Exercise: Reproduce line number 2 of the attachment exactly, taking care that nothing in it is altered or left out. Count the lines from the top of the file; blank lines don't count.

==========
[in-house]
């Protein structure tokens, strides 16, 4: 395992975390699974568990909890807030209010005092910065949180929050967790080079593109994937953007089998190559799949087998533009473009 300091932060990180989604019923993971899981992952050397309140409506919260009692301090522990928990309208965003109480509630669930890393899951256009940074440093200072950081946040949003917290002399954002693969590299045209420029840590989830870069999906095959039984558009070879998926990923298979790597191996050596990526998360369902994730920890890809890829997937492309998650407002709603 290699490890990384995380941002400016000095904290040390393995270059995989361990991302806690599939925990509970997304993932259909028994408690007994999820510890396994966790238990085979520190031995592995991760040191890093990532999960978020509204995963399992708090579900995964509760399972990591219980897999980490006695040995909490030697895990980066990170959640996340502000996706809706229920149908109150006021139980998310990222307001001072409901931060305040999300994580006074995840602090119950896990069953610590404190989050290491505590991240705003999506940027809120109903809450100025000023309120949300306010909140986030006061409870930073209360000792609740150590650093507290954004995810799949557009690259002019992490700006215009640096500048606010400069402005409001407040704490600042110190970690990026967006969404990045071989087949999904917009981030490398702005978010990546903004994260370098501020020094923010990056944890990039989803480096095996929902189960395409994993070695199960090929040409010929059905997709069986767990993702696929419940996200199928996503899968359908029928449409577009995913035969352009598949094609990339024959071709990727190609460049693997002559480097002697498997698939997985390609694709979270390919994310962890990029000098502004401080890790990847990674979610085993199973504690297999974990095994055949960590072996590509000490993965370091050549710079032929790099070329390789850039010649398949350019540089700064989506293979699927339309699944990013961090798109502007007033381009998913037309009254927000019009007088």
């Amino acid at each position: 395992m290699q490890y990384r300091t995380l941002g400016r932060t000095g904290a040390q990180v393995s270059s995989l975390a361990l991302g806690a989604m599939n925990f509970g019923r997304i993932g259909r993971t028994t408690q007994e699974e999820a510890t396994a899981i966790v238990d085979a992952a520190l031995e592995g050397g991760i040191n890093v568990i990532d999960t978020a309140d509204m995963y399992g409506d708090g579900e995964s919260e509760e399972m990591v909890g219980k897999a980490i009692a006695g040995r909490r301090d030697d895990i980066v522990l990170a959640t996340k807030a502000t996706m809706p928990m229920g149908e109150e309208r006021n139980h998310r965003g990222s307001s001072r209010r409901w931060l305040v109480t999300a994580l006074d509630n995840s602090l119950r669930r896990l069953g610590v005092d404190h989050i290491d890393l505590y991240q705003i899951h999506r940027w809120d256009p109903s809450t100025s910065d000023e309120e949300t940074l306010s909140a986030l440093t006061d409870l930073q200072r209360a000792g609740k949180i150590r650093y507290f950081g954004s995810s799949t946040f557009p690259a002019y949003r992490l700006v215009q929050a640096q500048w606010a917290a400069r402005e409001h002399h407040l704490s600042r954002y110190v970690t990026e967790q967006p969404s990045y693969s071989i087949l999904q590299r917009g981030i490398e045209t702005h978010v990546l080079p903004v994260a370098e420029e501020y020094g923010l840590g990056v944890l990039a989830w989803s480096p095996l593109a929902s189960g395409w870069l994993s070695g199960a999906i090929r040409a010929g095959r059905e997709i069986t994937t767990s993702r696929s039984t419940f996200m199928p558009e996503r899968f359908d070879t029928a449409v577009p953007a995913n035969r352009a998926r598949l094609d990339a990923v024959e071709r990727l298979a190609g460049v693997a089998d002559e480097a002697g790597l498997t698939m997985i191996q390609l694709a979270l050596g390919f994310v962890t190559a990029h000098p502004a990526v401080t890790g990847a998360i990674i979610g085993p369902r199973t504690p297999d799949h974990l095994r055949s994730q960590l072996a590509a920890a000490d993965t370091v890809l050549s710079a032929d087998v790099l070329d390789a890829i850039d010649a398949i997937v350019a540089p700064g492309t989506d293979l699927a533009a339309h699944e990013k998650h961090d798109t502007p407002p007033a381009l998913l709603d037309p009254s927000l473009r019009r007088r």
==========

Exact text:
């Protein structure tokens, strides 16, 4: 395992975390699974568990909890807030209010005092910065949180929050967790080079593109994937953007089998190559799949087998533009473009 300091932060990180989604019923993971899981992952050397309140409506919260009692301090522990928990309208965003109480509630669930890393899951256009940074440093200072950081946040949003917290002399954002693969590299045209420029840590989830870069999906095959039984558009070879998926990923298979790597191996050596990526998360369902994730920890890809890829997937492309998650407002709603 290699490890990384995380941002400016000095904290040390393995270059995989361990991302806690599939925990509970997304993932259909028994408690007994999820510890396994966790238990085979520190031995592995991760040191890093990532999960978020509204995963399992708090579900995964509760399972990591219980897999980490006695040995909490030697895990980066990170959640996340502000996706809706229920149908109150006021139980998310990222307001001072409901931060305040999300994580006074995840602090119950896990069953610590404190989050290491505590991240705003999506940027809120109903809450100025000023309120949300306010909140986030006061409870930073209360000792609740150590650093507290954004995810799949557009690259002019992490700006215009640096500048606010400069402005409001407040704490600042110190970690990026967006969404990045071989087949999904917009981030490398702005978010990546903004994260370098501020020094923010990056944890990039989803480096095996929902189960395409994993070695199960090929040409010929059905997709069986767990993702696929419940996200199928996503899968359908029928449409577009995913035969352009598949094609990339024959071709990727190609460049693997002559480097002697498997698939997985390609694709979270390919994310962890990029000098502004401080890790990847990674979610085993199973504690297999974990095994055949960590072996590509000490993965370091050549710079032929790099070329390789850039010649398949350019540089700064989506293979699927339309699944990013961090798109502007007033381009998913037309009254927000019009007088």